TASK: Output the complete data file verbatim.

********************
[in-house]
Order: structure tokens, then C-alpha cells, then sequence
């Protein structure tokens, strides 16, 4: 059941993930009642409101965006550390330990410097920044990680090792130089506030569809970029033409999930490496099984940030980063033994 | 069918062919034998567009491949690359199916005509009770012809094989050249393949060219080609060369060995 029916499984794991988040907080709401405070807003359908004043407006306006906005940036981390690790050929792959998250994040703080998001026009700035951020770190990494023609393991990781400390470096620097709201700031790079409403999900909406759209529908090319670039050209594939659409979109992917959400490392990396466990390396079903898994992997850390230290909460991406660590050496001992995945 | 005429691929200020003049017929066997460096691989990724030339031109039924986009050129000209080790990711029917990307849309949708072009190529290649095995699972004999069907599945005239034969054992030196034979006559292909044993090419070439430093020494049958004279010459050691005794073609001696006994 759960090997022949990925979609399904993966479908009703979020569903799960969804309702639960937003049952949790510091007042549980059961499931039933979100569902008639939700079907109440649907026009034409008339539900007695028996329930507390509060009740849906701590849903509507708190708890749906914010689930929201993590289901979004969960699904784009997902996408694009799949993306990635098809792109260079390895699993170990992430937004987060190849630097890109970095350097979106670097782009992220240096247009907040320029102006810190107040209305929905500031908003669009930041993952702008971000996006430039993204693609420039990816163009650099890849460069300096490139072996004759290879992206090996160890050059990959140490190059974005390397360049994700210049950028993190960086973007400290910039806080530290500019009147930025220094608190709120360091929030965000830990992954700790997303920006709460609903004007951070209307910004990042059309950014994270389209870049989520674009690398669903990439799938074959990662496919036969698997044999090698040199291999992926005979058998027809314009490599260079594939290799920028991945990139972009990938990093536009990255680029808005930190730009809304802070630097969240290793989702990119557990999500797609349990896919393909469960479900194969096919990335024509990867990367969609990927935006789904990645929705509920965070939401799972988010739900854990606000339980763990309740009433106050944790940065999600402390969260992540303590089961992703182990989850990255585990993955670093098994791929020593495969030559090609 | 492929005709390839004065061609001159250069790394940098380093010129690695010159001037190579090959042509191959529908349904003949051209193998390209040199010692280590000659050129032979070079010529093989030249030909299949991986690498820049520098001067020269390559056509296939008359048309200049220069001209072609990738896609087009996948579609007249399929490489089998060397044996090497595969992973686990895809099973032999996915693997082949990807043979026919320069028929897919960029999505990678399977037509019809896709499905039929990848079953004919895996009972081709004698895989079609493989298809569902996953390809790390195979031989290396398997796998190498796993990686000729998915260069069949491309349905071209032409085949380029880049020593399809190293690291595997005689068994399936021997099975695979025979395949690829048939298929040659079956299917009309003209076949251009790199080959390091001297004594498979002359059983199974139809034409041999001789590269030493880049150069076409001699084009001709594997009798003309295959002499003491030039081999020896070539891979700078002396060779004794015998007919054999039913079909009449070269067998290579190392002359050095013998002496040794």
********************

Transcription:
[in-house]
Order: structure tokens, then C-alpha cells, then sequence
């Protein structure tokens, strides 16, 4: 059941993930009642409101965006550390330990410097920044990680090792130089506030569809970029033409999930490496099984940030980063033994 | 069918062919034998567009491949690359199916005509009770012809094989050249393949060219080609060369060995 029916499984794991988040907080709401405070807003359908004043407006306006906005940036981390690790050929792959998250994040703080998001026009700035951020770190990494023609393991990781400390470096620097709201700031790079409403999900909406759209529908090319670039050209594939659409979109992917959400490392990396466990390396079903898994992997850390230290909460991406660590050496001992995945 | 005429691929200020003049017929066997460096691989990724030339031109039924986009050129000209080790990711029917990307849309949708072009190529290649095995699972004999069907599945005239034969054992030196034979006559292909044993090419070439430093020494049958004279010459050691005794073609001696006994 759960090997022949990925979609399904993966479908009703979020569903799960969804309702639960937003049952949790510091007042549980059961499931039933979100569902008639939700079907109440649907026009034409008339539900007695028996329930507390509060009740849906701590849903509507708190708890749906914010689930929201993590289901979004969960699904784009997902996408694009799949993306990635098809792109260079390895699993170990992430937004987060190849630097890109970095350097979106670097782009992220240096247009907040320029102006810190107040209305929905500031908003669009930041993952702008971000996006430039993204693609420039990816163009650099890849460069300096490139072996004759290879992206090996160890050059990959140490190059974005390397360049994700210049950028993190960086973007400290910039806080530290500019009147930025220094608190709120360091929030965000830990992954700790997303920006709460609903004007951070209307910004990042059309950014994270389209870049989520674009690398669903990439799938074959990662496919036969698997044999090698040199291999992926005979058998027809314009490599260079594939290799920028991945990139972009990938990093536009990255680029808005930190730009809304802070630097969240290793989702990119557990999500797609349990896919393909469960479900194969096919990335024509990867990367969609990927935006789904990645929705509920965070939401799972988010739900854990606000339980763990309740009433106050944790940065999600402390969260992540303590089961992703182990989850990255585990993955670093098994791929020593495969030559090609 | 492929005709390839004065061609001159250069790394940098380093010129690695010159001037190579090959042509191959529908349904003949051209193998390209040199010692280590000659050129032979070079010529093989030249030909299949991986690498820049520098001067020269390559056509296939008359048309200049220069001209072609990738896609087009996948579609007249399929490489089998060397044996090497595969992973686990895809099973032999996915693997082949990807043979026919320069028929897919960029999505990678399977037509019809896709499905039929990848079953004919895996009972081709004698895989079609493989298809569902996953390809790390195979031989290396398997796998190498796993990686000729998915260069069949491309349905071209032409085949380029880049020593399809190293690291595997005689068994399936021997099975695979025979395949690829048939298929040659079956299917009309003209076949251009790199080959390091001297004594498979002359059983199974139809034409041999001789590269030493880049150069076409001699084009001709594997009798003309295959002499003491030039081999020896070539891979700078002396060779004794015998007919054999039913079909009449070269067998290579190392002359050095013998002496040794």